May 22, 2012
A three-part series profiling life on the wards… and what you can do about it!
Part 2: What’s your health-type?
I am labeled, fairly I guess, by many in my intern class as a “health nut.” I bring breakfast – whole grain cereal with almonds in a little plastic bag – and lunch – an avocado sandwich, yoghurt, and a nibble of dark chocolate – from home every day. I won’t touch the cafeteria food or the greasy Chinese served at mid-day report. I live far from the hospital and close to my yoga studio, a deliberate choice, which means a 25-30 minute subway ride downtown rather than a walk across the street to my apartment. I’m vegetarian. I hosted a talk on Ayurvedic medicine for the housestaff. I’m going into integrative medicine. If I am a health nut, it’s not accidental. Continue reading “Long Call, Long Haul (part 2)”
May 14, 2012
A three-part series describing the demands of life on the wards … and what you can do about it!
Part 1: The “life” of an intern
On July 1, 2011 the new ACGME rules on intern duty hours in hospitals took effect. Interns, though not residents, were no longer allowed to work 27-hour shifts as residents everywhere historically had done. The 80-hour work-week still applied, but instead of staying in-house overnight, interns were supposed to have ten full hours away from the hospital between every shift.
Also on July 1, 2011 I started my intern year at Mount Sinai Hospital in New York City. I had done routine 27-hour shifts during medical school, as a fourth year sub-intern in the Cardiac Care Unit (CCU) and as a third year on labor and delivery shifts, a standard part of the OBGYN rotation. And while these were something of a distant memory following a very chilled out fourth year filled with electives and one trip to Africa, I remembered them well enough. The slightly dizzy feeling of walking out of the hospital into the sun at 11am followed by a brief period of sleep-deprivation-induced mania; the great excuse to cram my face with my favorite pastry from the bakery down the street; and the 4-5 hours of slightly nauseated waves of sleep before getting up and having “a day off,” for me usually consisting of a yoga class and dinner before going to bed. Continue reading “Long Call, Long Haul (part 1)”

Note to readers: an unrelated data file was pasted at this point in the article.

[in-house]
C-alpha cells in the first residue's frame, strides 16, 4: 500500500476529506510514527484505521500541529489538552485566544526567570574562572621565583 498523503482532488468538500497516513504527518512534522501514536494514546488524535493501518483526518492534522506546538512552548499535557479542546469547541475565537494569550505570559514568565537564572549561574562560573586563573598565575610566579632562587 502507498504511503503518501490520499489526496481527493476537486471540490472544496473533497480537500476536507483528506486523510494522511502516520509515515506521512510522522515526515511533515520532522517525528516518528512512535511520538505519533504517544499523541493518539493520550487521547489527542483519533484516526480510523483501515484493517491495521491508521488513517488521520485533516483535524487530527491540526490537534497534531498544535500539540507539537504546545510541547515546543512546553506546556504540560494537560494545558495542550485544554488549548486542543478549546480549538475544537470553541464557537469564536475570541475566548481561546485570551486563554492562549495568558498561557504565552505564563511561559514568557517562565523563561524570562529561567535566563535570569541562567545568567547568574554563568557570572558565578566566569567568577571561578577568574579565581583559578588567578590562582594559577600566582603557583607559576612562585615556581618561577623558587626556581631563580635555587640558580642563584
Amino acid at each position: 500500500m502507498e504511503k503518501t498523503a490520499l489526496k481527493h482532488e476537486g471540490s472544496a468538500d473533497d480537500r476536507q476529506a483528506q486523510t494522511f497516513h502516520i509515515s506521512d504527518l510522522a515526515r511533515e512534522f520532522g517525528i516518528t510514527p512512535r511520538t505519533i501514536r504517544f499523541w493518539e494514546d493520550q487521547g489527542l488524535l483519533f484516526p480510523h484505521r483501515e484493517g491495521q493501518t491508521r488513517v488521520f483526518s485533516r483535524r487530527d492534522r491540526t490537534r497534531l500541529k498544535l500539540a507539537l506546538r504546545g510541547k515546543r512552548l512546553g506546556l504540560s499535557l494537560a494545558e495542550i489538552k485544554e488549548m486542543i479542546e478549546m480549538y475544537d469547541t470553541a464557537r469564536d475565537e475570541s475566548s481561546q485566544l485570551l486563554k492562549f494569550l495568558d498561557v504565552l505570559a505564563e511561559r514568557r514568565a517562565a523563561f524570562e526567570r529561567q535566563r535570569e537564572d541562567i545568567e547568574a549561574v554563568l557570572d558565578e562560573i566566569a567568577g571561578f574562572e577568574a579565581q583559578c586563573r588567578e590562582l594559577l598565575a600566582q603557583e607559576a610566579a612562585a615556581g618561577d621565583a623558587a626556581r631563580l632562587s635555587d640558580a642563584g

August 30, 2011
As a medical student, you may currently be in one of the most demanding phases of your life. Meeting academic challenges, taking care of patients’ needs, dealing with hectic schedules, and trying to have a personal life, could easily exhaust you. Achieving all of this requires a calm, focused mind and a strong sense of center. In order to expend your energy in so many different directions successfully, you have to operate from the deep, calm core of who you are. This way, everything you do will be much more effective and seemingly effortless.
Meditation increases your ability to stay calm and focused. It’s not as mysterious as some may think. Continue reading “3 Conscious Breaths: The 20-Second Meditation”
June 20, 2011